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When you call a function in JavaScript and you miss to pass some parameter, nothing happens.

This makes the code harder to debug, so I would like to change that behavior.

I've seen How best to determine if an argument is not sent to the JavaScript function but I want a solution with a constant number of typed lines of code; not typing extra code for each function.

I've thought about automatically prefixing the code of all functions with that code, by modifying the constructor of the ("first-class") Function object.

Inspired by Changing constructor in JavaScript I've first tested whether I can change the constructor of the Function object, like this:

function Function2 () {
    this.color = "white";

Function.prototype = new Function2();
f = new Function();

But it alerts "undefined" instead of "white", so it is not working, so I've don't further explored this technique.

Do you know any solution for this problem at any level? Hacking the guts of JavaScript would be OK but any other practical tip on how to find missing arguments would be OK as well.

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This approach sounds like a fantastic way to break all third-party code that relies on this behaviour in JS. –  millimoose Jun 27 '12 at 12:42
You're attempting to alter a fundamental aspect of the language. It's a misguided effort. –  Pointy Jun 27 '12 at 12:46

4 Answers 4

If a function of yours requires certain arguments to be passed, you should check for those arguments specifically as part of the validation of the function.

Extending the Function object is not the best idea because many libraries rely on the behavior of defaulting arguments that are not passed (such as jQuery not passing anything to it's scoped undefined variable).

Two approaches I tend to use:

1) an argument is required for the function to work

var foo = function (requiredParam) {
    if (typeof requiredParam === 'undefined') {
        throw new Error('You must pass requiredParam to function Foo!');

    // solve world hunger here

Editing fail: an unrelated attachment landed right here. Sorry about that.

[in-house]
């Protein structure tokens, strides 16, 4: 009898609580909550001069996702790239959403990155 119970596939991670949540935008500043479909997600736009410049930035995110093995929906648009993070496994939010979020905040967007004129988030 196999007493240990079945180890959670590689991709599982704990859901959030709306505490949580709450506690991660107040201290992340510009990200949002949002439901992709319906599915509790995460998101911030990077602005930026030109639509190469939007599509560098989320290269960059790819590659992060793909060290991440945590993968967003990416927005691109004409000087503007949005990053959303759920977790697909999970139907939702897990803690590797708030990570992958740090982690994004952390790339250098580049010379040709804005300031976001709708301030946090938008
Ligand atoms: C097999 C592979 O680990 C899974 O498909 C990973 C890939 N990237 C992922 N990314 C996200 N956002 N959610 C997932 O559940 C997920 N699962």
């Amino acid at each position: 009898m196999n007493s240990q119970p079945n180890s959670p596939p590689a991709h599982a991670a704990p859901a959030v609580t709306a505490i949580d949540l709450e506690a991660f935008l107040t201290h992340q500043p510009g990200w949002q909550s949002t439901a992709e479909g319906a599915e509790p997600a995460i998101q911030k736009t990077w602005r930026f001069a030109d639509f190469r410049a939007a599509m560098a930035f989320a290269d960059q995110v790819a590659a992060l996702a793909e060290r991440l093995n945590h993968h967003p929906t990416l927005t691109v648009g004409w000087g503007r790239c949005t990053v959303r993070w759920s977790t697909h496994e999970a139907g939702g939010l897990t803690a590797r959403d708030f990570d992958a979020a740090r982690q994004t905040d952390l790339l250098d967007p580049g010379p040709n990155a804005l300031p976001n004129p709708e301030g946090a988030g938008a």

2) an argument not passed but can be defaulted to something (uses jQuery)

var foo = function (argumentObject) {
    argumentObject = $.extend({
        someArgument1: 'defaultValue1',
        someArgument2: 'defaultValue2'
    }, argumentObject || {});

    // save the world from alien invaders here
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You can imitate something like Python’s decorators. This does require extra typing per function, though not extra lines.

function force(inner) {
    return function() {
        if (arguments.length === inner.length) {
            return inner.apply(this, arguments);
        } else {
            throw "expected " + inner.length +
                " arguments, got " + arguments.length;

var myFunc = force(function(foo, bar, baz) {
    // ...

In general this sounds like a bad idea, because you’re basically messing with the language. Do you really forget to pass arguments that often?

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The decorator pattern is not Python specific. –  Niklas R Jun 27 '12 at 12:59
Thanks to all. I think I will use either the Vasily's proposal alone, or within a loop as suggested by mattmanser, but that iterates only through my own code as suggested by all (to not break third-party code). –  user1485520 Jun 28 '12 at 16:23
Answering to Vasily: each time I do some moderate redesign of my code I end up with several function calls missing parameters. These situations usually take several minutes of superboring debugging. It is what I try to avoid. Of course, being more concentrated while refactoring would also help me :) –  user1485520 Jun 28 '12 at 16:54